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I’m trying to reconcile Khan Academy’s teachings “Fractional Reserve Accounting”, with Cullen’s “Monetary Realism”, and I can’t do it.

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Here’s the problem. In 1990 many banks went insolvent presumably because the value of their assets (e.g. loan IOUs), were suddenly diminished so much that these banks failed to meet their Fractional Reserve Requirements and thus were put out of business by the Federal Reserve. The FDIC came in and partially took care of the depositors that held funds at these failed banks.

In 2010 again many banks went insolvent because the value of their assets (e.g. loan IOUs) went bad. This included those loans that were bundled and then “monetized” by selling off the IOUs to others around the world. This time the insolvent banks were allowed to borrow from the Federal Reserve. As long as they paid back the loans they got from the Fed, they could stay in business.

Was this a fundamental change from “Fractional Reserve Banking” of the last century to “Stress Test Banking” (e.g. meeting certain “reserve, capital and liquidity requirements”) that we have now (e.g. Cullen’s MR)?

https://www.khanacademy.org/economics-finance-domain/macroeconomics/monetary-system-topic/factional-reserve-accounting/v/simple-fractional-reserve-accounting-part-1

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    Posted by Dennis
    Posted on 11/24/2016 4:47 PM
    200 views
    Private answer

    Reserve requirements and Capital requirements are absolutely not the same thing.

    Reserve requirement are a technical requirement for smooth day to day payments.

    Capital requirements are a fundamental measure of a banks assets over and above its liabilities and so its abilaty to absorb losses on the assets and still meet its liabilities, and obtain reserves when required.

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    Posted by Dinero
    Answered on 11/24/2016 5:40 PM
      Private answer

      I think I understand that “Capital” is related to solvency/insolvency, and “Reserve” is related to liquidity/illiquidity. During the two crisis situations of 1990 and 2010 — what happened? Both, correct?

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      Posted by Dennis
      Answered on 11/24/2016 8:27 PM
        Private answer

        1990 and 2008 were both real estate related blowups arising from the typical regulatory stupidity. But 2008 was not singular in scope; it was multi-faceted. But the core of the problem was excessive margin used in combination with investing in bogus Triple A ratings on junky sub-prime debt. What happens when your balance sheet assets unexpectedly decrease in value is you get margin calls by your brokers and you have to pay up or you get forcefully liquidated. Banks per se were not really in trouble if they had avoided investing in the junky assets (and with securitization they had no reason to hold it if originating it). Almost all of the trouble came from investment firms leveraged to the hilt and insurance companies that stupidly sold protection on the junk. All the rest of the drama was more or less spillover effects.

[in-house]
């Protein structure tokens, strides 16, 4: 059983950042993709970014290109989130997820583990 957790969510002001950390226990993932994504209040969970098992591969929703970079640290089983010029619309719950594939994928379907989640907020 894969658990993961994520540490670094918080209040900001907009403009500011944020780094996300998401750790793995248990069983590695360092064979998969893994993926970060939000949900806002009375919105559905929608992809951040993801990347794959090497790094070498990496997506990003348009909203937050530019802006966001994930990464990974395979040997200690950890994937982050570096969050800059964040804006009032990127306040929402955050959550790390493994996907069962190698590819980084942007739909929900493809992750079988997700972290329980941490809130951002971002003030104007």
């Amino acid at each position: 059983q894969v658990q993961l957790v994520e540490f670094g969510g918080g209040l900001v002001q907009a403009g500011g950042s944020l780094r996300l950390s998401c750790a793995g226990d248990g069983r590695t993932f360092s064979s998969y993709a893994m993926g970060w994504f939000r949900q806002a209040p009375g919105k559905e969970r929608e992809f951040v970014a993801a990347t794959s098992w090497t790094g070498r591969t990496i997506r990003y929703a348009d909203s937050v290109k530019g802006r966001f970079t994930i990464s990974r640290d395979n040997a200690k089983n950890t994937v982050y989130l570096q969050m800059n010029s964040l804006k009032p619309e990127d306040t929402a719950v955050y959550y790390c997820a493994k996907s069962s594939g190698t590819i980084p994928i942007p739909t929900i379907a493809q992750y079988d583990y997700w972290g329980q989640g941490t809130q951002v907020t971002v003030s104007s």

It’s easy pickings to blame to repeal of Glass Stegall but the fact is this securitization process occured at least a decade minimum before Clinton signed it. It’s still ongoing in other areas that are rather “bubbly” in terms of leverage and lending to sub-prime borrowers (i.e. auto and student debt).

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        Posted by MachineGhost
        Answered on 11/26/2016 1:37 AM
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          In “1990 and 2008 were both real estate related blowups arising from the typical regulatory stupidity”. As far as can figure out, there seems to have been NO regulatory stupidity, because the laws were canceled. In order to “regulate”, our congress needed to provide a legal basis for stopping the stupidity of the BANKS and the loan originators. The private banking system messed up, not the public hamstrung regulators. We agree these two events need not have happened, but they did. The response to the screw ups is what I’m trying to noodle out.

          In 1990 the banks were allowed to go bankrupt taking out billion$ of savers savings and the investor’s investments. That was not a happy situation and caused considerable hardship for many ordinary folks.

          In 2008, a very similar mess up happened, but this time the response was completely different. (see charts above). The folks that bought the loan papers (IOUs), were fantastically screwed because the bad loans were bundled and sold (securitized)? The loan originators got cold hard cash for the money they created out of whole cloth. The folks that bought the “securitized loan papers” were holding money bags filled with that very same cloth. The investors saw their stock investments in these banks disappear. The Fed, via loans of reserves that they did not actually have, saved the whole worldwide fiat currency system from collapse. The “money multiplier” is gone.